Theorem4sqlem19 15389* Lemma for 4sq 15390. The proof is by strong induction - we show that if all the integers less than 𝑘 are in 𝑆, then 𝑘 is as well. In this part of the proof we do the induction argument and dispense with all the cases except the odd prime case, which is sent to 4sqlem18 15388. If 𝑘 is 0, 1, 2, we show 𝑘𝑆 directly; otherwise if 𝑘 is composite, 𝑘 is the product of two numbers less than it (and hence in 𝑆 by assumption), so by mul4sq 15380 𝑘𝑆. (Contributed by Mario Carneiro, 14-Jul-2014.) (Revised by Mario Carneiro, 20-Jun-2015.)
𝑆 = {𝑛 ∣ ∃𝑥 ∈ ℤ ∃𝑦 ∈ ℤ ∃𝑧 ∈ ℤ ∃𝑤 ∈ ℤ 𝑛 = (((𝑥↑2) + (𝑦↑2)) + ((𝑧↑2) + (𝑤↑2)))}       0 = 𝑆
 
Theorem4sq 15390* Lagrange's four-square theorem, or Bachet's conjecture: every nonnegative integer is expressible as a sum of four squares. This is Metamath 100 proof #19. (Contributed by Mario Carneiro, 16-Jul-2014.)
(𝐴 ∈ ℕ0 ↔ ∃𝑎 ∈ ℤ ∃𝑏 ∈ ℤ ∃𝑐 ∈ ℤ ∃𝑑 ∈ ℤ 𝐴 = (((𝑎↑2) + (𝑏↑2)) + ((𝑐↑2) + (𝑑↑2))))
 
6.2.13  Van der Waerden's theorem
 
Syntaxcvdwa 15391 The arithmetic progression function.
class AP
 
Syntaxcvdwm 15392 The monochromatic arithmetic progression predicate.
class MonoAP
 
Syntaxcvdwp 15393 The polychromatic arithmetic progression predicate.
class PolyAP
 
Definitiondf-vdwap 15394* Define the arithmetic progression function, which takes as input a length 𝑘, a start point 𝑎, and a step 𝑑 and outputs the set of points in this progression. (Contributed by Mario Carneiro, 18-Aug-2014.)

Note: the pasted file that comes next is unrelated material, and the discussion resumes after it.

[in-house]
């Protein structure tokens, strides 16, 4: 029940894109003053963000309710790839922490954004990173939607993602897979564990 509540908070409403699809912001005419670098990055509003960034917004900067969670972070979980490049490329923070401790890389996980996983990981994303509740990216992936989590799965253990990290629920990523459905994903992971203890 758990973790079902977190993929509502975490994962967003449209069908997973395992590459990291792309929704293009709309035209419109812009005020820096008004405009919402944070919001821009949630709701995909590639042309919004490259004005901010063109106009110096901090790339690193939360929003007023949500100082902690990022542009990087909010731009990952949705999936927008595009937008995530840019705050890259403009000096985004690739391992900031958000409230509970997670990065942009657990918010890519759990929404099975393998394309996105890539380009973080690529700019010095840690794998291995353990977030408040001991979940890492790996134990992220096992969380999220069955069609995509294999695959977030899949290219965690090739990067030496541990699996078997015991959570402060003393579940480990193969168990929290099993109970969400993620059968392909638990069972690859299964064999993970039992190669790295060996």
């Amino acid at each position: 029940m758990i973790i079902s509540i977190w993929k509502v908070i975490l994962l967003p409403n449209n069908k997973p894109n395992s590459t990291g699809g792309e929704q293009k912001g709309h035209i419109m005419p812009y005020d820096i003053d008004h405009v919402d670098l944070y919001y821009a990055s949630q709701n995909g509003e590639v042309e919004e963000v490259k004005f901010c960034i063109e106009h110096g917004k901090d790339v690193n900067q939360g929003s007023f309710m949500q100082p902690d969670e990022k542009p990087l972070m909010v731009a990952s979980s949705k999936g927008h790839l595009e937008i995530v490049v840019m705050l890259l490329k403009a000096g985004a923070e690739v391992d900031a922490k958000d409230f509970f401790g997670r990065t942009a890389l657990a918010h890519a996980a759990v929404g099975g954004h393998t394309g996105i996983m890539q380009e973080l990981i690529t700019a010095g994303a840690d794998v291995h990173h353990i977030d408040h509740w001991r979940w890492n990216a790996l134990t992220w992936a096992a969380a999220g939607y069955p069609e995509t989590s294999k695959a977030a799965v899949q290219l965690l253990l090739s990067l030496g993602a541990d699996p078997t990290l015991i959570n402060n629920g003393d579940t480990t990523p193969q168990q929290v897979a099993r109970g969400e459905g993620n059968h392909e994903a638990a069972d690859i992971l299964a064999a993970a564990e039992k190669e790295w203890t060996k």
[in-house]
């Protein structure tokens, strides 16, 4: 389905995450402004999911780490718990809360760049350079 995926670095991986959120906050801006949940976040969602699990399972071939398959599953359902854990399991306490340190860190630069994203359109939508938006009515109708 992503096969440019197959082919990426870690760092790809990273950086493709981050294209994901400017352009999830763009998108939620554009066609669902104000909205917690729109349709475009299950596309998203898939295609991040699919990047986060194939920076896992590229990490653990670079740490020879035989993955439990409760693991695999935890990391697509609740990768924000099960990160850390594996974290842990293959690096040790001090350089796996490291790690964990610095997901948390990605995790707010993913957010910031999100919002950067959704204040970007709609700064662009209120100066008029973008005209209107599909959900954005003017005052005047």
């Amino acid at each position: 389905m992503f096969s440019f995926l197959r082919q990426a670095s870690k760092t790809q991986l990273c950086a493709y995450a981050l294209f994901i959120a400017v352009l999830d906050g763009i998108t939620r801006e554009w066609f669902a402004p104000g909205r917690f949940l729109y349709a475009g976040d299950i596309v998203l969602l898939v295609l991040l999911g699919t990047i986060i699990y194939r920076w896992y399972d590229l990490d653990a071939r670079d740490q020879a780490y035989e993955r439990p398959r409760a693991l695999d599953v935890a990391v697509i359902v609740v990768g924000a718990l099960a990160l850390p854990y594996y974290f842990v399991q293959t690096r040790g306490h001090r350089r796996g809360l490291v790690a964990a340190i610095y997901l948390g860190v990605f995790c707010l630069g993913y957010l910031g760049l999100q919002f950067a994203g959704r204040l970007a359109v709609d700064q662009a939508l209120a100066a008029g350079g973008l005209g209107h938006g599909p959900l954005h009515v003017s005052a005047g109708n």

AP = (𝑘 ∈ ℕ0 ↦ (𝑎 ∈ ℕ, 𝑑 ∈ ℕ ↦ ran (𝑚 ∈ (0...(𝑘 − 1)) ↦ (𝑎 + (𝑚 · 𝑑)))))
 
Definitiondf-vdwmc 15395* Define the "contains a monochromatic AP" predicate. (Contributed by Mario Carneiro, 18-Aug-2014.)
MonoAP = {⟨𝑘, 𝑓⟩ ∣ ∃𝑐(ran (AP‘𝑘) ∩ 𝒫 (𝑓 “ {𝑐})) ≠ ∅}
 
Definitiondf-vdwpc 15396* Define the "contains a polychromatic collection of APs" predicate. See vdwpc 15406 for more information. (Contributed by Mario Carneiro, 18-Aug-2014.)
PolyAP = {⟨⟨𝑚, 𝑘⟩, 𝑓⟩ ∣ ∃𝑎 ∈ ℕ ∃𝑑 ∈ (ℕ ↑𝑚 (1...𝑚))(∀𝑖 ∈ (1...𝑚)((𝑎 + (𝑑𝑖))(AP‘𝑘)(𝑑𝑖)) ⊆ (𝑓 “ {(𝑓‘(𝑎 + (𝑑𝑖)))}) ∧ (#‘ran (𝑖 ∈ (1...𝑚) ↦ (𝑓‘(𝑎 + (𝑑𝑖))))) = 𝑚)}
 
Theoremvdwapfval 15397* Define the arithmetic progression function, which takes as input a length 𝑘, a start point 𝑎, and a step 𝑑 and outputs the set of points in this progression. (Contributed by Mario Carneiro, 18-Aug-2014.)
(𝐾 ∈ ℕ0 → (AP‘𝐾) = (𝑎 ∈ ℕ, 𝑑 ∈ ℕ ↦ ran (𝑚 ∈ (0...(𝐾 − 1)) ↦ (𝑎 + (𝑚 · 𝑑)))))
 
Theoremvdwapf 15398 The arithmetic progression function is a function. (Contributed by Mario Carneiro, 18-Aug-2014.)
(𝐾 ∈ ℕ0 → (AP‘𝐾):(ℕ × ℕ)⟶𝒫 ℕ)
 
Theoremvdwapval 15399* Value of the arithmetic progression function. (Contributed by Mario Carneiro, 18-Aug-2014.)
((𝐾 ∈ ℕ0𝐴 ∈ ℕ ∧ 𝐷 ∈ ℕ) → (𝑋 ∈ (𝐴(AP‘𝐾)𝐷) ↔ ∃𝑚 ∈ (0...(𝐾 − 1))𝑋 = (𝐴 + (𝑚 · 𝐷))))
 
Theoremvdwapun 15400 Remove the first element of an arithmetic progression. (Contributed by Mario Carneiro, 11-Sep-2014.)
((𝐾 ∈ ℕ0𝐴 ∈ ℕ ∧ 𝐷 ∈ ℕ) → (𝐴(AP‘(𝐾 + 1))𝐷) = ({𝐴} ∪ ((𝐴 + 𝐷)(AP‘𝐾)𝐷)))